They said Chinese intelligence services under leader Xi Jinping “indiscriminately” collect information on their UK targets, many of whom are first identified by its army of hackers on social media.
The long-awaited Intelligence and Security Committee report blamed the failings of successive governments for China’s march on Britain, which MI5 warned could threaten the UK for “the next decade”.
Senior Tory Sir Iain Duncan Smith branded it “one of the most damning reports of government security failings I have read in…30 years”.
But Prime Minister Rishi Sunak insists his government is “not complacent” and is working to “meet the challenge that China presents”.
The ISC report said Beijing has penetrated every area of the UK economy.
Committee chairman Dr Sir Julian Lewis said: “We are on a trajectory for the nightmare scenario where China steals blueprints, sets standards and builds products, exerting political and economic influence at every step.”
The report added: “China’s state intelligence apparatus – almost certainly the largest in the world with hundreds of thousands of civilian intelligence officers…targets the UK and its interests prolifically and aggressively, and presents a challenge for our agencies to cover.”
The committee warned that spies target universities and think tanks – which Beijing sees as “a rich feeding ground for China to achieve political influence and economic advantage”.
It added: “China exerts influence over institutions by leveraging fees and funding, over individual UK academics through inducements and intimidation, over Chinese students through monitoring and controlling, and over think tanks through coercion.”
It added: “Chinese students make up the largest overseas contingent in UK universities and are responsible for generating almost £600million…China is actively using this income as leverage to gain political influence and control and to direct the narrative.
“It also provides direct investment to academic institutions so that it can guarantee input into academic programmes, direct research and ensure UK students are taught an interpretation of China that reflects the [Chinese Communist Party’s] interests.”
But the ISC claimed the government has shown “very little interest” in alerts from academics. It also warned against Chinese involvement in the UK’s civil nuclear industry.
China General Nuclear last year exited the Sizewell C nuclear power plant project in Suffolk, but the committee insisted serious questions remained about future projects.
It said: “The Government would be naive to assume that allowing Chinese companies to exert influence over the UK’s civil nuclear and energy sectors is not ceding control to the Chinese Communist Party.
“China has been buying up and seeking to control or influence the UK’s industry and energy sector and – until the Covid-19 pandemic – Chinese money was readily accepted by HMG with few questions asked.”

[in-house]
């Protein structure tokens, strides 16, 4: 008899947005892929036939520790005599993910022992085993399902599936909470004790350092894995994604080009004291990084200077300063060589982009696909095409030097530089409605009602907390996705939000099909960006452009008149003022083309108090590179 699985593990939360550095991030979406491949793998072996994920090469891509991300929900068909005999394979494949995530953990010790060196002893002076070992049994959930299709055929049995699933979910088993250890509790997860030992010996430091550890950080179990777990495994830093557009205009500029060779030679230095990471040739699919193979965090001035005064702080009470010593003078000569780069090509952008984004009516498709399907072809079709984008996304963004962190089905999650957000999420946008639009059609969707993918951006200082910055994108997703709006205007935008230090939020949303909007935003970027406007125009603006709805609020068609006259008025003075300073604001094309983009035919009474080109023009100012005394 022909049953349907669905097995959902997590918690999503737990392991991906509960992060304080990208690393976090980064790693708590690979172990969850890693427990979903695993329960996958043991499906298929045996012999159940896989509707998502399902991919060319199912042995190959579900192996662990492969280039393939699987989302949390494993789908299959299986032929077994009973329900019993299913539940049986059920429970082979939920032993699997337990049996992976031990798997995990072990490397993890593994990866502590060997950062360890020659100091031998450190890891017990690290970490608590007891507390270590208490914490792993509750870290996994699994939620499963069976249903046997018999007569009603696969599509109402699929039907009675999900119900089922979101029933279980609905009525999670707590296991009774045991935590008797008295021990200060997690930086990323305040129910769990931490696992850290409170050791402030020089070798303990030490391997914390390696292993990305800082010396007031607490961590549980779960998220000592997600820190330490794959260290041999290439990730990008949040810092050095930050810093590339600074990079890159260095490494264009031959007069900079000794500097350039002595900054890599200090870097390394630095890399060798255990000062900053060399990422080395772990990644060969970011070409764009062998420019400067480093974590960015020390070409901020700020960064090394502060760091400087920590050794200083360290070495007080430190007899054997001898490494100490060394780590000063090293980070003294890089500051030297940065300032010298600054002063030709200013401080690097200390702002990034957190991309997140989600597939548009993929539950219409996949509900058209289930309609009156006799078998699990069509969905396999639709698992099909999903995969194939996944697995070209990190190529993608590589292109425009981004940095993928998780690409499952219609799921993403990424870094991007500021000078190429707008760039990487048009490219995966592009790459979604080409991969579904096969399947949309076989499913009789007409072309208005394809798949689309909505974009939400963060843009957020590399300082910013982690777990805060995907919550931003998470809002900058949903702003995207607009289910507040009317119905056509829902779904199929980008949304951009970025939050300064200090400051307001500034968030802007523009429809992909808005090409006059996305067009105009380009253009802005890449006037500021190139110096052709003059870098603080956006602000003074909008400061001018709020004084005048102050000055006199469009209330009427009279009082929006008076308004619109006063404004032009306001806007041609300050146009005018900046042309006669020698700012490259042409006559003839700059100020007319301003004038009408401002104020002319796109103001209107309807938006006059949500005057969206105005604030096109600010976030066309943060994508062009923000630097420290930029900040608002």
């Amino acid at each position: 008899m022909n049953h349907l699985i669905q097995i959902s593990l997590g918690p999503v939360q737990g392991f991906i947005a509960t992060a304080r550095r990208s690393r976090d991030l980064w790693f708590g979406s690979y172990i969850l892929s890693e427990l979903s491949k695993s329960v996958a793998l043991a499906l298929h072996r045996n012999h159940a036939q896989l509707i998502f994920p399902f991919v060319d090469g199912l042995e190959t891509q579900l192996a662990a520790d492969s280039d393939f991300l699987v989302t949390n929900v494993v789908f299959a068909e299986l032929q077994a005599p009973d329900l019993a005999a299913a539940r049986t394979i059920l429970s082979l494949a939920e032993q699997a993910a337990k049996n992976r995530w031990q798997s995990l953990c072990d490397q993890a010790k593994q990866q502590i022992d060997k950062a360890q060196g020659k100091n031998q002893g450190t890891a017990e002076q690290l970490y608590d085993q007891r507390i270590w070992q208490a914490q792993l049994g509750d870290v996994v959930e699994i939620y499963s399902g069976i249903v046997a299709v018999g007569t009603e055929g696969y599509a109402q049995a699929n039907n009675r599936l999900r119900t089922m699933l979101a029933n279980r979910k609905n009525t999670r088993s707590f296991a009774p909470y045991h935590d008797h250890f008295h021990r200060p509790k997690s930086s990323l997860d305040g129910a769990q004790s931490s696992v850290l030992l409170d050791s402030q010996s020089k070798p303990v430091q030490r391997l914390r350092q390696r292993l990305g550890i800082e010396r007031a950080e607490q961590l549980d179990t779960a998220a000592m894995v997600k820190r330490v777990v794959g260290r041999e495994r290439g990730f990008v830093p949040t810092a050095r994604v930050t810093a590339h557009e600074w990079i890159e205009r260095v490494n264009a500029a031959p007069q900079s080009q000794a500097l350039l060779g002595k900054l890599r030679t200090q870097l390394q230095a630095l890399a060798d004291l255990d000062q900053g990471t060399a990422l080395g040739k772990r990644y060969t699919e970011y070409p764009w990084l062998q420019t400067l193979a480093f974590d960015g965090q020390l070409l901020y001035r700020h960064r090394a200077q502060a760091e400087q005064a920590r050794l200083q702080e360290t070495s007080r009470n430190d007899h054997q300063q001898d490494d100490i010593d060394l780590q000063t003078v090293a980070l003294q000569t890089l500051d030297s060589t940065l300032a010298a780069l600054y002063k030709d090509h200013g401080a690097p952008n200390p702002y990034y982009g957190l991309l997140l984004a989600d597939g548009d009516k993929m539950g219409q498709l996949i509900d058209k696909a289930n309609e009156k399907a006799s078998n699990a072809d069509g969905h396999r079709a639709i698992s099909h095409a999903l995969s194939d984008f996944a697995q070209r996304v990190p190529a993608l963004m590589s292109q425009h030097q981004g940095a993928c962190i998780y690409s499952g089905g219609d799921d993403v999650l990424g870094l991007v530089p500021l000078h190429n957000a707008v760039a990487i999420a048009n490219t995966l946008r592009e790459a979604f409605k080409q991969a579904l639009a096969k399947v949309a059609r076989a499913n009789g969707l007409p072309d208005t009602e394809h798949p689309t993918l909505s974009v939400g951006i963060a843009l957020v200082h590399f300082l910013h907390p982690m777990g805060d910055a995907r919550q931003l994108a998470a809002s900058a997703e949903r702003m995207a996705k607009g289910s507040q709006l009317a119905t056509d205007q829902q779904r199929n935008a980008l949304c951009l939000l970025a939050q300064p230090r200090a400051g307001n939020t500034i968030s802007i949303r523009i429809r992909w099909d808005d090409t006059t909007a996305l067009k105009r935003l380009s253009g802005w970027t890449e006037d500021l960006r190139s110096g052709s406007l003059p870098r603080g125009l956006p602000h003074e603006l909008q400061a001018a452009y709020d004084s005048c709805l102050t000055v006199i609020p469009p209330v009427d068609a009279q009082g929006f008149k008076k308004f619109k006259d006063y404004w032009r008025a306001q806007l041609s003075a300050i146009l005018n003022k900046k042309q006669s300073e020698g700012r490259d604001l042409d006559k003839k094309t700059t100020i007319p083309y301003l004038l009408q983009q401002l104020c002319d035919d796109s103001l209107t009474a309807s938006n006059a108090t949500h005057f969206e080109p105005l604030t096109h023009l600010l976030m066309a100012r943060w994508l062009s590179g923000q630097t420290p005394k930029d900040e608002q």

Ken McCallum, director general of MI5, said in the report: “The challenge of the rise of China absolutely raises huge questions for the future of the Western alliance.” He added: “It is clear for all of us that
this is, I think, the central intelligence challenge for us across the next decade.”
Outlining the problems facing ministers, the ISC said: “The UK is now playing catch-up and the whole of government has its work cut out to understand and counter the threat from China.
“It is clear China has taken advantage of the policy of successive British governments to boost economic ties between the
UK and China, which has enabled it to advance its commercial, science and technology and industrial goals in order to gain a strategic advantage.”
It added: “The Government needs to ensure that it has its house in order, such that security concerns are not constantly trumped by economic interests.”
And it slammed the UK’s “completely inadequate” resources to tackle China’s “whole-of-state” approach.
Sir Iain, a leading critic of China, said: “The government has got to pay attention because they are in a mess. Their China policy is a complete and shambolic mess.”
But the PM insisted his Govern-
ment would “continue adapting [its] approach and actions to meet the challenge China presents”. He added: “We are not complacent and we are keenly aware there is more to do. Wherever China’s actions or intent threaten the national interest, we will continue to take swift action.”
He also pointed out the ISC probe began in 2019 and took most of its evidence in 2020, before security reviews were carried out in 2021 and 2023.
Security Minister Tom Tugendhat said the new National Security Act, which gained Royal Assent this week, had “huge numbers of powers” many of which addressed concerns raised by the ISC.
He added: “This government has taken state threats and indeed the challenge of China more seriously than any of its predecessors.
“It is quite clear the Prime Minister takes it seriously.”